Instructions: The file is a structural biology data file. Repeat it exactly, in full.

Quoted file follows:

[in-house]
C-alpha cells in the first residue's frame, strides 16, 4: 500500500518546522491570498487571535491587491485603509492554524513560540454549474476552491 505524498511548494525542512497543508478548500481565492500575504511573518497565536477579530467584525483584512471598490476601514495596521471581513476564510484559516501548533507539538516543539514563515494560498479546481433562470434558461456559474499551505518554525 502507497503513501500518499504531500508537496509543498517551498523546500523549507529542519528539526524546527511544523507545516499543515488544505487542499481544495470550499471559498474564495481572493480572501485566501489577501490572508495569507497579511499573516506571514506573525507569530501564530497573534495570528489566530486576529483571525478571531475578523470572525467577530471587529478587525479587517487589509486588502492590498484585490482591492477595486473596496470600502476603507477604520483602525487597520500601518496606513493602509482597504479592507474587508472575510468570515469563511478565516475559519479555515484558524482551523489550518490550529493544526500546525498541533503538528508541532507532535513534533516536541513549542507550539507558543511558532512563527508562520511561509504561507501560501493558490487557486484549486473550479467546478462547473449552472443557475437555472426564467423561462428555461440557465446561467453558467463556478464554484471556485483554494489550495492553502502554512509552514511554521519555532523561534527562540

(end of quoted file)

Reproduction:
[in-house]
C-alpha cells in the first residue's frame, strides 16, 4: 500500500518546522491570498487571535491587491485603509492554524513560540454549474476552491 505524498511548494525542512497543508478548500481565492500575504511573518497565536477579530467584525483584512471598490476601514495596521471581513476564510484559516501548533507539538516543539514563515494560498479546481433562470434558461456559474499551505518554525 502507497503513501500518499504531500508537496509543498517551498523546500523549507529542519528539526524546527511544523507545516499543515488544505487542499481544495470550499471559498474564495481572493480572501485566501489577501490572508495569507497579511499573516506571514506573525507569530501564530497573534495570528489566530486576529483571525478571531475578523470572525467577530471587529478587525479587517487589509486588502492590498484585490482591492477595486473596496470600502476603507477604520483602525487597520500601518496606513493602509482597504479592507474587508472575510468570515469563511478565516475559519479555515484558524482551523489550518490550529493544526500546525498541533503538528508541532507532535513534533516536541513549542507550539507558543511558532512563527508562520511561509504561507501560501493558490487557486484549486473550479467546478462547473449552472443557475437555472426564467423561462428555461440557465446561467453558467463556478464554484471556485483554494489550495492553502502554512509552514511554521519555532523561534527562540